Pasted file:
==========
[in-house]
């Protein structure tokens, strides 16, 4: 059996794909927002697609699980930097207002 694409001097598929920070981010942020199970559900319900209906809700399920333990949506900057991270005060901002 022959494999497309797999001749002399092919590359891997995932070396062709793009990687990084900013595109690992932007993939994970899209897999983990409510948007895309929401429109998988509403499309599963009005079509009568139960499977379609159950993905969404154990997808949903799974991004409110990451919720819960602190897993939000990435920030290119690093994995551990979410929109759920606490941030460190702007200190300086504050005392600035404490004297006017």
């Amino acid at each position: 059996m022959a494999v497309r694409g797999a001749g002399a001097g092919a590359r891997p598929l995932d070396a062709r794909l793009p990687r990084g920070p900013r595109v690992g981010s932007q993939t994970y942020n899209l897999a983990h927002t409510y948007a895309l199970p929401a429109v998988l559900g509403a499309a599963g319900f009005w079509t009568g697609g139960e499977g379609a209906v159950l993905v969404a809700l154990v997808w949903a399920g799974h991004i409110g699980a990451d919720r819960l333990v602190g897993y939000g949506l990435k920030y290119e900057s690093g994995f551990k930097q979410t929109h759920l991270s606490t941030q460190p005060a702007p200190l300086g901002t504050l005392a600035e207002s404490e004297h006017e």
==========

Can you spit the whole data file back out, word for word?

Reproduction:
[in-house]
């Protein structure tokens, strides 16, 4: 059996794909927002697609699980930097207002 694409001097598929920070981010942020199970559900319900209906809700399920333990949506900057991270005060901002 022959494999497309797999001749002399092919590359891997995932070396062709793009990687990084900013595109690992932007993939994970899209897999983990409510948007895309929401429109998988509403499309599963009005079509009568139960499977379609159950993905969404154990997808949903799974991004409110990451919720819960602190897993939000990435920030290119690093994995551990979410929109759920606490941030460190702007200190300086504050005392600035404490004297006017």
């Amino acid at each position: 059996m022959a494999v497309r694409g797999a001749g002399a001097g092919a590359r891997p598929l995932d070396a062709r794909l793009p990687r990084g920070p900013r595109v690992g981010s932007q993939t994970y942020n899209l897999a983990h927002t409510y948007a895309l199970p929401a429109v998988l559900g509403a499309a599963g319900f009005w079509t009568g697609g139960e499977g379609a209906v159950l993905v969404a809700l154990v997808w949903a399920g799974h991004i409110g699980a990451d919720r819960l333990v602190g897993y939000g949506l990435k920030y290119e900057s690093g994995f551990k930097q979410t929109h759920l991270s606490t941030q460190p005060a702007p200190l300086g901002t504050l005392a600035e207002s404490e004297h006017e």